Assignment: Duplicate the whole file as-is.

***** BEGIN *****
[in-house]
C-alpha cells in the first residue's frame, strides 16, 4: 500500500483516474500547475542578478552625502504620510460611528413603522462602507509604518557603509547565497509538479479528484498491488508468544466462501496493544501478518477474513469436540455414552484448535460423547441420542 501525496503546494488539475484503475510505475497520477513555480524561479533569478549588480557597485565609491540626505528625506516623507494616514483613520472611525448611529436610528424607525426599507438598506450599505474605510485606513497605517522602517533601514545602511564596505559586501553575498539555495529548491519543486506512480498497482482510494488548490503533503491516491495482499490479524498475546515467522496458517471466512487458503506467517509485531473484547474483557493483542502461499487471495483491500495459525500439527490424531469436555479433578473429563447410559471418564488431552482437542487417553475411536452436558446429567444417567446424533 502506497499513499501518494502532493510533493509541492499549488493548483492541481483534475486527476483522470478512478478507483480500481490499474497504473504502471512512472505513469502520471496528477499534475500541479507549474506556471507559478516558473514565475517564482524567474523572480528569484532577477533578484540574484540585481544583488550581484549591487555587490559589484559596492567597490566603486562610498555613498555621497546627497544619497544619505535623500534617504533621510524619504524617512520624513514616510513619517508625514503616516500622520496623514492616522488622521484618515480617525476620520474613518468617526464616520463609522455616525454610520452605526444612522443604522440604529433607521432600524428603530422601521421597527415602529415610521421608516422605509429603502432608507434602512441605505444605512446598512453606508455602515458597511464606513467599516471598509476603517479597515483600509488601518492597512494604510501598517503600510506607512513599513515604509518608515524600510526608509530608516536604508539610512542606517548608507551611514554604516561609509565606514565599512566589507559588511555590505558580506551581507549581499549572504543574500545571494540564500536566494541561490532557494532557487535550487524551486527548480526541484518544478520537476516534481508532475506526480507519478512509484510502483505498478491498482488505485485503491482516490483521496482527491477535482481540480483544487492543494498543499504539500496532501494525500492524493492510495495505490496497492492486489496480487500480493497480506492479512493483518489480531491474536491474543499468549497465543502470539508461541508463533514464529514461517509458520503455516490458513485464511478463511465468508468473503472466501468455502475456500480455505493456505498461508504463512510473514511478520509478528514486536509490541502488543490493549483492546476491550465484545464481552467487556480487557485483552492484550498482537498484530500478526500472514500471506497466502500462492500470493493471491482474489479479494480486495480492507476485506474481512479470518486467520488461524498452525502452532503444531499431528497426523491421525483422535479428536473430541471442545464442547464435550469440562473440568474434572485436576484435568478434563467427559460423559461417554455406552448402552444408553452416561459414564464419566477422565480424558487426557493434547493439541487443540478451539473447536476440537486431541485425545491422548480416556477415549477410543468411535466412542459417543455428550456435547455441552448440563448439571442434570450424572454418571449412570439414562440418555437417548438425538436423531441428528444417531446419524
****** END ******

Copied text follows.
[in-house]
C-alpha cells in the first residue's frame, strides 16, 4: 500500500483516474500547475542578478552625502504620510460611528413603522462602507509604518557603509547565497509538479479528484498491488508468544466462501496493544501478518477474513469436540455414552484448535460423547441420542 501525496503546494488539475484503475510505475497520477513555480524561479533569478549588480557597485565609491540626505528625506516623507494616514483613520472611525448611529436610528424607525426599507438598506450599505474605510485606513497605517522602517533601514545602511564596505559586501553575498539555495529548491519543486506512480498497482482510494488548490503533503491516491495482499490479524498475546515467522496458517471466512487458503506467517509485531473484547474483557493483542502461499487471495483491500495459525500439527490424531469436555479433578473429563447410559471418564488431552482437542487417553475411536452436558446429567444417567446424533 502506497499513499501518494502532493510533493509541492499549488493548483492541481483534475486527476483522470478512478478507483480500481490499474497504473504502471512512472505513469502520471496528477499534475500541479507549474506556471507559478516558473514565475517564482524567474523572480528569484532577477533578484540574484540585481544583488550581484549591487555587490559589484559596492567597490566603486562610498555613498555621497546627497544619497544619505535623500534617504533621510524619504524617512520624513514616510513619517508625514503616516500622520496623514492616522488622521484618515480617525476620520474613518468617526464616520463609522455616525454610520452605526444612522443604522440604529433607521432600524428603530422601521421597527415602529415610521421608516422605509429603502432608507434602512441605505444605512446598512453606508455602515458597511464606513467599516471598509476603517479597515483600509488601518492597512494604510501598517503600510506607512513599513515604509518608515524600510526608509530608516536604508539610512542606517548608507551611514554604516561609509565606514565599512566589507559588511555590505558580506551581507549581499549572504543574500545571494540564500536566494541561490532557494532557487535550487524551486527548480526541484518544478520537476516534481508532475506526480507519478512509484510502483505498478491498482488505485485503491482516490483521496482527491477535482481540480483544487492543494498543499504539500496532501494525500492524493492510495495505490496497492492486489496480487500480493497480506492479512493483518489480531491474536491474543499468549497465543502470539508461541508463533514464529514461517509458520503455516490458513485464511478463511465468508468473503472466501468455502475456500480455505493456505498461508504463512510473514511478520509478528514486536509490541502488543490493549483492546476491550465484545464481552467487556480487557485483552492484550498482537498484530500478526500472514500471506497466502500462492500470493493471491482474489479479494480486495480492507476485506474481512479470518486467520488461524498452525502452532503444531499431528497426523491421525483422535479428536473430541471442545464442547464435550469440562473440568474434572485436576484435568478434563467427559460423559461417554455406552448402552444408553452416561459414564464419566477422565480424558487426557493434547493439541487443540478451539473447536476440537486431541485425545491422548480416556477415549477410543468411535466412542459417543455428550456435547455441552448440563448439571442434570450424572454418571449412570439414562440418555437417548438425538436423531441428528444417531446419524